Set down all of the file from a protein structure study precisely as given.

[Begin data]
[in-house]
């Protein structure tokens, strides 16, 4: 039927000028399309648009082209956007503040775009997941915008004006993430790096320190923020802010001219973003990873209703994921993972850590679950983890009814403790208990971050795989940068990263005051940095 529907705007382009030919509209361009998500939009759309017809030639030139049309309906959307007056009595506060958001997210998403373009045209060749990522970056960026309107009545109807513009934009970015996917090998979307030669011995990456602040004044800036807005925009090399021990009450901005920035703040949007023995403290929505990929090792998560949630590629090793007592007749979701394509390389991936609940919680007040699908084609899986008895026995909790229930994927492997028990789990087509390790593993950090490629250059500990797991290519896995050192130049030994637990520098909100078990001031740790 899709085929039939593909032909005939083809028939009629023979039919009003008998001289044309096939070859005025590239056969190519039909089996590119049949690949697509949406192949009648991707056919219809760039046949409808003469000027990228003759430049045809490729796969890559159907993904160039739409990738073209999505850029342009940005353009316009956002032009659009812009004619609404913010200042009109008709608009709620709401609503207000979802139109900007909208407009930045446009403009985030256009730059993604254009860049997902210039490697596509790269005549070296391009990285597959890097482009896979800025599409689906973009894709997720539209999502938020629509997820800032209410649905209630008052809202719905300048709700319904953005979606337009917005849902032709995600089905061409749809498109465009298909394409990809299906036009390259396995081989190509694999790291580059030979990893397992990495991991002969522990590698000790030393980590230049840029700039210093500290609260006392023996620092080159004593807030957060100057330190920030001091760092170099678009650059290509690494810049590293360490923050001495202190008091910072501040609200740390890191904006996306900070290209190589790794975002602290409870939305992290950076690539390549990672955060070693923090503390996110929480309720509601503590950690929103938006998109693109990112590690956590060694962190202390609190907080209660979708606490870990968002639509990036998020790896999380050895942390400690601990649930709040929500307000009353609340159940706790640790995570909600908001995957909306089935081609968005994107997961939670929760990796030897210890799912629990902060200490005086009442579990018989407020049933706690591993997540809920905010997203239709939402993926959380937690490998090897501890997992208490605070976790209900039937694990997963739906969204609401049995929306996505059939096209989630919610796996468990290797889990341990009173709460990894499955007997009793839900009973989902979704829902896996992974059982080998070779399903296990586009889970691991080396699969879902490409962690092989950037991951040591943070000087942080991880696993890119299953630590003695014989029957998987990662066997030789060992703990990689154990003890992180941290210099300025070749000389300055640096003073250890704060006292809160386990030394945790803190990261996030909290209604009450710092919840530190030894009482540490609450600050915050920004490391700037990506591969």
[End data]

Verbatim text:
[in-house]
């Protein structure tokens, strides 16, 4: 039927000028399309648009082209956007503040775009997941915008004006993430790096320190923020802010001219973003990873209703994921993972850590679950983890009814403790208990971050795989940068990263005051940095 529907705007382009030919509209361009998500939009759309017809030639030139049309309906959307007056009595506060958001997210998403373009045209060749990522970056960026309107009545109807513009934009970015996917090998979307030669011995990456602040004044800036807005925009090399021990009450901005920035703040949007023995403290929505990929090792998560949630590629090793007592007749979701394509390389991936609940919680007040699908084609899986008895026995909790229930994927492997028990789990087509390790593993950090490629250059500990797991290519896995050192130049030994637990520098909100078990001031740790 899709085929039939593909032909005939083809028939009629023979039919009003008998001289044309096939070859005025590239056969190519039909089996590119049949690949697509949406192949009648991707056919219809760039046949409808003469000027990228003759430049045809490729796969890559159907993904160039739409990738073209999505850029342009940005353009316009956002032009659009812009004619609404913010200042009109008709608009709620709401609503207000979802139109900007909208407009930045446009403009985030256009730059993604254009860049997902210039490697596509790269005549070296391009990285597959890097482009896979800025599409689906973009894709997720539209999502938020629509997820800032209410649905209630008052809202719905300048709700319904953005979606337009917005849902032709995600089905061409749809498109465009298909394409990809299906036009390259396995081989190509694999790291580059030979990893397992990495991991002969522990590698000790030393980590230049840029700039210093500290609260006392023996620092080159004593807030957060100057330190920030001091760092170099678009650059290509690494810049590293360490923050001495202190008091910072501040609200740390890191904006996306900070290209190589790794975002602290409870939305992290950076690539390549990672955060070693923090503390996110929480309720509601503590950690929103938006998109693109990112590690956590060694962190202390609190907080209660979708606490870990968002639509990036998020790896999380050895942390400690601990649930709040929500307000009353609340159940706790640790995570909600908001995957909306089935081609968005994107997961939670929760990796030897210890799912629990902060200490005086009442579990018989407020049933706690591993997540809920905010997203239709939402993926959380937690490998090897501890997992208490605070976790209900039937694990997963739906969204609401049995929306996505059939096209989630919610796996468990290797889990341990009173709460990894499955007997009793839900009973989902979704829902896996992974059982080998070779399903296990586009889970691991080396699969879902490409962690092989950037991951040591943070000087942080991880696993890119299953630590003695014989029957998987990662066997030789060992703990990689154990003890992180941290210099300025070749000389300055640096003073250890704060006292809160386990030394945790803190990261996030909290209604009450710092919840530190030894009482540490609450600050915050920004490391700037990506591969």